Tyshia Gwin - Biological Sciences
Dr. David Sanders
Tyshia, an undergraduate student, is working with the E3 glycoprotein of the
Venezuelan Equine Encephalitis Virus (VEE), which is transmitted through a mosquito vector.
Although there have been extensive studies on the virus, there is no approved vaccine or treatment.
There has been much concern of VEE use as an incapacitating bioterrorism agent. The E3 protein, when
it is associated with the E1 and E2 proteins, which are responsible for entry of VEE into cells, acts as a
natural inhibitor of viral penetration into cells. Solving the structure of the E3 glycoprotein and
determining its mechanism of action could potentially lead to synthesis of inhibitory molecules that
could combat the virus if an outbreak occurred.
Rachel Suzanne Beard - Virology
Dr. Erik Barton
Gammaherpesviruses (γHV) cause various types of cancer in
immunocompromised individuals. Due to the species specificity of human γHV, studying the human
diseases caused by these viruses is difficult. Murine gammaherpesvirus 68 (MHV68) provides a
working animal model to study these viruses in each stage of the viral life cycle. Her research focuses on
elucidation of a Type I Interferon (IFNαβ function during latency of γHVs using the MHV68 system.
This information can be used to provide new methods of treatment for these viruses and ideally bring
about the prevention of the cancers caused by these viruses.
Nwokedi C. Idika - Computer Science
Dr. Bharat Bhargava
The focus of Nwokedi’s research is to demonstrate the usefulness of the attack
graph for dynamic network environments. An attack graph shows a network administrator all the known
ways an attacker may leverage interdependencies among vulnerabilities to violate some set of security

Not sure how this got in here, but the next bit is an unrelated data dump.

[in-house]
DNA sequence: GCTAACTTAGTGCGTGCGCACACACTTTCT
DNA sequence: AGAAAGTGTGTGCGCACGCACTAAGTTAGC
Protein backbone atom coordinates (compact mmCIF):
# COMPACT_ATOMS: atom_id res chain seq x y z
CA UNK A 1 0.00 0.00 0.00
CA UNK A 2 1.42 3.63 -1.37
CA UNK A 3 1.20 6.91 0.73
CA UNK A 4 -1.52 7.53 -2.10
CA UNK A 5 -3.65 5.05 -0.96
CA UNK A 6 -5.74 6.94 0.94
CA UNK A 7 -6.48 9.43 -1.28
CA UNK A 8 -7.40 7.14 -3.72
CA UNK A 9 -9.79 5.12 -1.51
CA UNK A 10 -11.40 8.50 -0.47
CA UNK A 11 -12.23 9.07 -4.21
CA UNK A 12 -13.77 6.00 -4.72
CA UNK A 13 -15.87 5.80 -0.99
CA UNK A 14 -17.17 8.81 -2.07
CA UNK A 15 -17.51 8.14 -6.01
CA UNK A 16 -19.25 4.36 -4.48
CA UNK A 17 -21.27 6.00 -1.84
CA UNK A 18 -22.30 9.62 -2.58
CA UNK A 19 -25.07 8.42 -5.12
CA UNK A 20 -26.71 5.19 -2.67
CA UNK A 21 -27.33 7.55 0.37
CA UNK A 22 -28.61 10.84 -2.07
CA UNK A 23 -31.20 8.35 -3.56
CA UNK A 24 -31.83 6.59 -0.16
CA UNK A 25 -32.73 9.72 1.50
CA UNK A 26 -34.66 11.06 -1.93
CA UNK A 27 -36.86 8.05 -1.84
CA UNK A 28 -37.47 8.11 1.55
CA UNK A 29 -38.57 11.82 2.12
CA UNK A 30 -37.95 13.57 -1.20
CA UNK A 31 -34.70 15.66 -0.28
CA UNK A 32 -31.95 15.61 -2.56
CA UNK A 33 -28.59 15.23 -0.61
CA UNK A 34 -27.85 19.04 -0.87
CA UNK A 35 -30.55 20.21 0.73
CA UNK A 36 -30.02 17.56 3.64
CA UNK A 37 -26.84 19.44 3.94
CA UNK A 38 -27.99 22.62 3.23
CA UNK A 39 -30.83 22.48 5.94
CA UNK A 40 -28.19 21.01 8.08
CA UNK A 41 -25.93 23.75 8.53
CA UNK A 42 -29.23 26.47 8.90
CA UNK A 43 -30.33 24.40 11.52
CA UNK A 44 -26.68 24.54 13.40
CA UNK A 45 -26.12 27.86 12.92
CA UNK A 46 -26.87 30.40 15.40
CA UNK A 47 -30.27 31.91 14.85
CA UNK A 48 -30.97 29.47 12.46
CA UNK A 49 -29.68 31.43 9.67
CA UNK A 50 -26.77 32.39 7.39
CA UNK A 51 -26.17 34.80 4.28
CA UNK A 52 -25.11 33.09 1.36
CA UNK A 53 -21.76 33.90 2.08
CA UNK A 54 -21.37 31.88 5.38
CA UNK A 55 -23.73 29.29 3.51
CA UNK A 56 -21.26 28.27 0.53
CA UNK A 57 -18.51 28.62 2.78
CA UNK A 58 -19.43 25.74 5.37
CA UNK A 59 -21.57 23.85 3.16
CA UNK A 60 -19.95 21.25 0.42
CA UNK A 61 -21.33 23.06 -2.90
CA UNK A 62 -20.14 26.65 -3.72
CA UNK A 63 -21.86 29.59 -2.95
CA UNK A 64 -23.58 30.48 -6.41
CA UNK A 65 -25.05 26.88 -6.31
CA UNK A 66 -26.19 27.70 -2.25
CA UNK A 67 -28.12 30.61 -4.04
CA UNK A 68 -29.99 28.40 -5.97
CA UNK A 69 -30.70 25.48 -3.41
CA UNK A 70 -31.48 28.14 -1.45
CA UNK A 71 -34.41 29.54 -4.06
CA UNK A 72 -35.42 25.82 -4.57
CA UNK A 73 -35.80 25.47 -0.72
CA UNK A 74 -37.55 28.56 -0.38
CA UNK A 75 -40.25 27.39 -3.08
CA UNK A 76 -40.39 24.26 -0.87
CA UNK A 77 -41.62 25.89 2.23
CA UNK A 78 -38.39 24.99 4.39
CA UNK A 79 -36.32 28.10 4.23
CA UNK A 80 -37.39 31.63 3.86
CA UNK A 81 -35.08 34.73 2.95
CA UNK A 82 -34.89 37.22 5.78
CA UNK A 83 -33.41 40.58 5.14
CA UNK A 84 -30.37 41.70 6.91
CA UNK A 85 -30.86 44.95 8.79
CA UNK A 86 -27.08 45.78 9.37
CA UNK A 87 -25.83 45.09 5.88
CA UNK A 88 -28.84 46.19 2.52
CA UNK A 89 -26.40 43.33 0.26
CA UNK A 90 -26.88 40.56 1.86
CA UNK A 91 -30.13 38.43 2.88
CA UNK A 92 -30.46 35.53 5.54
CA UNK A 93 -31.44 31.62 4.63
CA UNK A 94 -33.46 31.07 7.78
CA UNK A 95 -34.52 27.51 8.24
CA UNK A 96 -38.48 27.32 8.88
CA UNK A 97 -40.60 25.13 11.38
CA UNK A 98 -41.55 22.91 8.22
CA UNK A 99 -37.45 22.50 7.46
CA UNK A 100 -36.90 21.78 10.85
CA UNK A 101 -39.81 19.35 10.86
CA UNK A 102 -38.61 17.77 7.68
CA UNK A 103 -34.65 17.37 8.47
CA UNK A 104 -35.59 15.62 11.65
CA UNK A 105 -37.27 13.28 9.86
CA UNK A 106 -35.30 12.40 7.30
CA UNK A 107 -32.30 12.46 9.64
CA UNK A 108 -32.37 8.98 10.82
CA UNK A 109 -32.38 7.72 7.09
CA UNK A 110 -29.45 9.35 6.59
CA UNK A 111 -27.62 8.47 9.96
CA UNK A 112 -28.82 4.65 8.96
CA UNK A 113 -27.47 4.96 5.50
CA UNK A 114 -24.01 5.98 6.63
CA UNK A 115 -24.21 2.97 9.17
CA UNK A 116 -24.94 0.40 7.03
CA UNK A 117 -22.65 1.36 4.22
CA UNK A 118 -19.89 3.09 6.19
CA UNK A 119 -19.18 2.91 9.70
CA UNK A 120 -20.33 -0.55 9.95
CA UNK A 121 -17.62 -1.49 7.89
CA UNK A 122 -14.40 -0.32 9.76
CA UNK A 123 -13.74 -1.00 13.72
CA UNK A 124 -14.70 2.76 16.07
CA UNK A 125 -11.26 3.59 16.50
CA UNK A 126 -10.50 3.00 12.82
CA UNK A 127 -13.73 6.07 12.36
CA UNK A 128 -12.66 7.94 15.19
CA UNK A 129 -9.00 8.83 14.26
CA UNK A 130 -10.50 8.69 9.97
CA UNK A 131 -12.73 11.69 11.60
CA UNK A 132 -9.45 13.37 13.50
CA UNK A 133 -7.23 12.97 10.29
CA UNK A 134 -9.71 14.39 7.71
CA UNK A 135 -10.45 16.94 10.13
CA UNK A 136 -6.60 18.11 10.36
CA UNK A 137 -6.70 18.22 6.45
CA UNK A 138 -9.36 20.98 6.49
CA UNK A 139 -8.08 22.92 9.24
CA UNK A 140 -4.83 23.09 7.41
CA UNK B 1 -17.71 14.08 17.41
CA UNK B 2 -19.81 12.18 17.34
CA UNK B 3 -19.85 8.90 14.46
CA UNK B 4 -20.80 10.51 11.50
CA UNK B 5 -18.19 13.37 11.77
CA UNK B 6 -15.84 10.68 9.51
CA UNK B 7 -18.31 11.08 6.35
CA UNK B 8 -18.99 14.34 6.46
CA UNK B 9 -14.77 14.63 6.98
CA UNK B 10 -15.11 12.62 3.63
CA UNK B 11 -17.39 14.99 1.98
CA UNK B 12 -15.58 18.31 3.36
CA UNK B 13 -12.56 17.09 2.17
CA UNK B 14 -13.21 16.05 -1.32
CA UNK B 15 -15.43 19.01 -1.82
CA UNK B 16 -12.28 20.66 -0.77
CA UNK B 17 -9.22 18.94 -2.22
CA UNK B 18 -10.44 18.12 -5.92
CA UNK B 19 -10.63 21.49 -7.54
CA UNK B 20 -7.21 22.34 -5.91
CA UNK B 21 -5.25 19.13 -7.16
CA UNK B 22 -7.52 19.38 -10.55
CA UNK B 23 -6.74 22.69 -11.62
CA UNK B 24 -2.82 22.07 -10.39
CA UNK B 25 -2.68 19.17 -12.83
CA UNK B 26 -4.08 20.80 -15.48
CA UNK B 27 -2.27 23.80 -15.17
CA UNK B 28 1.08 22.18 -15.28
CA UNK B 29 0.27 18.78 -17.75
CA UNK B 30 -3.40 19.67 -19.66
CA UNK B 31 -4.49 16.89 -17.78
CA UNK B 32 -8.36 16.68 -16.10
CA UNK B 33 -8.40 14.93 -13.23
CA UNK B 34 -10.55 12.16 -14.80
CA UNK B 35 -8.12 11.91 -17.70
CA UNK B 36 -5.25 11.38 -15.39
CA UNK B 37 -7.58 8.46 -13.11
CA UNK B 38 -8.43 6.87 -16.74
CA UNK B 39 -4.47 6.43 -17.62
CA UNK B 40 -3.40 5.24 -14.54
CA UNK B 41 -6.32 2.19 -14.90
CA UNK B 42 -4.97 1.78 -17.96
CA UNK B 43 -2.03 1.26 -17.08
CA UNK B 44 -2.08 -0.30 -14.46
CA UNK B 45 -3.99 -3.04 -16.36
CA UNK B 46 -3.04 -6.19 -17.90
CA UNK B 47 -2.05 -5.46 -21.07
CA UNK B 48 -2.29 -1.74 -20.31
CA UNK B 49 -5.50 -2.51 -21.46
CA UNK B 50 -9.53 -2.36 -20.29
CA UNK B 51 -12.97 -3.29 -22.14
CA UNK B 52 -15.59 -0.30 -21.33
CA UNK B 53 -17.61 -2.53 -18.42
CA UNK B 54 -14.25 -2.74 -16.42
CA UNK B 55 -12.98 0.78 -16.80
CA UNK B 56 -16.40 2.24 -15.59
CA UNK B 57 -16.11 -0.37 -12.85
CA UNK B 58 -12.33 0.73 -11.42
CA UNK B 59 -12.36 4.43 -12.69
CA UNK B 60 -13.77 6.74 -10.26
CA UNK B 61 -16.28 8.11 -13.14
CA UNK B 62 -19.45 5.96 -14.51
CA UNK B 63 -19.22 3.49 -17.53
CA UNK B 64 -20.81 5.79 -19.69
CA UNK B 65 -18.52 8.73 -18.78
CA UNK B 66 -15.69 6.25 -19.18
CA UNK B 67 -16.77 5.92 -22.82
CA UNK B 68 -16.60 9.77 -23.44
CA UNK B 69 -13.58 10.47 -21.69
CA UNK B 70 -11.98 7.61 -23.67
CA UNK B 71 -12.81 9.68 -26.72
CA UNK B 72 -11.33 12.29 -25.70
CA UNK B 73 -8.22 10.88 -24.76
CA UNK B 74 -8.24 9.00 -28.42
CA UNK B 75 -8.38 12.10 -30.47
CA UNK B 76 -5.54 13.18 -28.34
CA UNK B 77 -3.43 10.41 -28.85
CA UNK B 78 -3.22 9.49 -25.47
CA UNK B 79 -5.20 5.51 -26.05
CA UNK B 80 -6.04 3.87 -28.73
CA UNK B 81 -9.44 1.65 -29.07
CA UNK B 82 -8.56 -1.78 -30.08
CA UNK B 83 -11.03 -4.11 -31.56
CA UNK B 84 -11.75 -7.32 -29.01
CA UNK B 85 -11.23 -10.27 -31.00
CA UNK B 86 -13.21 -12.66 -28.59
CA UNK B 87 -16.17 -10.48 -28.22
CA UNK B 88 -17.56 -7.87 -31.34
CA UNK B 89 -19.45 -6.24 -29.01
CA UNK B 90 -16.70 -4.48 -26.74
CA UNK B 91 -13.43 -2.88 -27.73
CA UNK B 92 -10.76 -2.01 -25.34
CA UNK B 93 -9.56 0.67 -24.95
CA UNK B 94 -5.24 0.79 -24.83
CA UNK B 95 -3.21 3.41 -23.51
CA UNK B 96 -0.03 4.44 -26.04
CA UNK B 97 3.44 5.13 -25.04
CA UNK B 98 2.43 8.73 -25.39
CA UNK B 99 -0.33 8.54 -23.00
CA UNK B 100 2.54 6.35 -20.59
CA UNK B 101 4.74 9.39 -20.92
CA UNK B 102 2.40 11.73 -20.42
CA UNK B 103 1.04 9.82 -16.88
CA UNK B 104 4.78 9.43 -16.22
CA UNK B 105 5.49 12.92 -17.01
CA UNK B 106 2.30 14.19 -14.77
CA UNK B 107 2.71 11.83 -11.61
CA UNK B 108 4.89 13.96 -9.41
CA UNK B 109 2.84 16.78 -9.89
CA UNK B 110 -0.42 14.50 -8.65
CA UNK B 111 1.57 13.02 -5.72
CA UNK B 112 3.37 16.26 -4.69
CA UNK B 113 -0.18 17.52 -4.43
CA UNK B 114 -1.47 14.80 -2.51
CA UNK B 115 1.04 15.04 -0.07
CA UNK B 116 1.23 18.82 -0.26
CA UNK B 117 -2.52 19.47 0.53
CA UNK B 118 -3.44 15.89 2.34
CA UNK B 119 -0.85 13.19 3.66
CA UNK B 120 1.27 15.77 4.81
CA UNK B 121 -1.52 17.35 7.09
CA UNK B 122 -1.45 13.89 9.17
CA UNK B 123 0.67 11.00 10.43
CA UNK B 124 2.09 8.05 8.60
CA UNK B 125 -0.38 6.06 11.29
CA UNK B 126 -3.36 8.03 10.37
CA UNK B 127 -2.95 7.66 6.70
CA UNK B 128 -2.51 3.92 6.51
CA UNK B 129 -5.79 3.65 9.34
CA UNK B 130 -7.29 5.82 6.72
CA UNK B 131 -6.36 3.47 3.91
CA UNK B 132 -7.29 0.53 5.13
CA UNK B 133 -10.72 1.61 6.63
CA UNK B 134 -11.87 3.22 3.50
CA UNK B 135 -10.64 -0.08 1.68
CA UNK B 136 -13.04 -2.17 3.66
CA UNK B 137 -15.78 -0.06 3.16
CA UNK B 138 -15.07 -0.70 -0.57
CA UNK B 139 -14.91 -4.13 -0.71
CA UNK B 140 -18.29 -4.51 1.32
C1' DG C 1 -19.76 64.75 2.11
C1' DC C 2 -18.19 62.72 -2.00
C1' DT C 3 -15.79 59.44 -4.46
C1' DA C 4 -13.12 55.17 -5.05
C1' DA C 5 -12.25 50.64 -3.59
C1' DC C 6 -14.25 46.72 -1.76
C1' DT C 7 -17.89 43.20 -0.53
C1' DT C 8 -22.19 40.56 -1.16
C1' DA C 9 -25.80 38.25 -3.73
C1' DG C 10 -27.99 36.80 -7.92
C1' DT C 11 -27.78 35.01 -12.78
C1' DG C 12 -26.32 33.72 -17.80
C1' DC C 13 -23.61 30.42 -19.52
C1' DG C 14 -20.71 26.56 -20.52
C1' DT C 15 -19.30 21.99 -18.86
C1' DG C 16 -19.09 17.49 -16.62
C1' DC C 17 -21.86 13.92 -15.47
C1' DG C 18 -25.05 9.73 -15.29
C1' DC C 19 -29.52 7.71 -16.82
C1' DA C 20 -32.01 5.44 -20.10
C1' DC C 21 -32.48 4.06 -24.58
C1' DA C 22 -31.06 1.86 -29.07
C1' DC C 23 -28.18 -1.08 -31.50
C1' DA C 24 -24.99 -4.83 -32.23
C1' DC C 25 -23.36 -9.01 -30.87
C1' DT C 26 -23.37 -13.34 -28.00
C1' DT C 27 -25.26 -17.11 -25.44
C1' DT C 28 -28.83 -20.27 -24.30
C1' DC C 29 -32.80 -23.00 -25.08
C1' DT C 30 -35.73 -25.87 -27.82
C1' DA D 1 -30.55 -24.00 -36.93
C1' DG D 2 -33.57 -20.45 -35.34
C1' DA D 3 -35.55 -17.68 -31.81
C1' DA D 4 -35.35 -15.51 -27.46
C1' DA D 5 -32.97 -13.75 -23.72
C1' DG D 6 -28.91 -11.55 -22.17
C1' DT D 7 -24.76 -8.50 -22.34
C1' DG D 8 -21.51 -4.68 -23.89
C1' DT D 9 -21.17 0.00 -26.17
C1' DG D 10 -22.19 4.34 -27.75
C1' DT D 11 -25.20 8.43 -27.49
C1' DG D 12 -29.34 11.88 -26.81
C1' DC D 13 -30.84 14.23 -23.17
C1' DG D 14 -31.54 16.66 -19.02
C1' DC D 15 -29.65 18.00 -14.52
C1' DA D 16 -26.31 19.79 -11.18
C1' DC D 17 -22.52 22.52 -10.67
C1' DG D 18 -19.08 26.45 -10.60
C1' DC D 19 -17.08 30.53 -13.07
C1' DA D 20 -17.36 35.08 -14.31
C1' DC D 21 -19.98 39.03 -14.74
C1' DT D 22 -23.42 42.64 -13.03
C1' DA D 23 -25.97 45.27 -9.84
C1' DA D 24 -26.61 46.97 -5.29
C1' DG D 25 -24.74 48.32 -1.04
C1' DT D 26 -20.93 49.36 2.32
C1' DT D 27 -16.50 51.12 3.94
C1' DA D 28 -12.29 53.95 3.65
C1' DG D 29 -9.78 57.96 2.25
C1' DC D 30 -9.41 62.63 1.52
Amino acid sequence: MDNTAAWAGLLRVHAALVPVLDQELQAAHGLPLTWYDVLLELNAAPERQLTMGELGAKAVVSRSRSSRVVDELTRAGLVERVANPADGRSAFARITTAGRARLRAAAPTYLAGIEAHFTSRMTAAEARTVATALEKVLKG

Kyle Montgomery - Electrical Engineering
Dr. Jerry Woodall
In an effort to aid the rapid response and mitigation of power loss in disasterstricken
regions, a high efficiency solar cell would be of use for providing sufficient power from a
small-area device. The primary method for increasing efficiencies in solar cells is through a
multijunction cell. In this design, several semiconducting materials are stacked together–each one
responding to unique portions of the solar spectrum. A key to boosting the efficiency of the
multijunction cell is the integration of a high band gap solar cell in the 2.3 - 2.5eV region, which targets
high energy photons and would be the top-most cell in the stack. Kyle’s research is focused on the
design, growth, and fabrication of a new high band gap solar cell utilizing zinc selenide and gallium
Daniel Richardson - Mechanical Engineering
Dr. Robert Lucht
Lasers can be used to detect specific chemicals and track concentration levels.
Daniel is focusing on a technique called Coherent Anti-Stokes Raman Spectroscopy (CARS) using
ultra-short (femtosecond) pulses of light. This technique could be used for explosive, chemical, and
biological threat detection.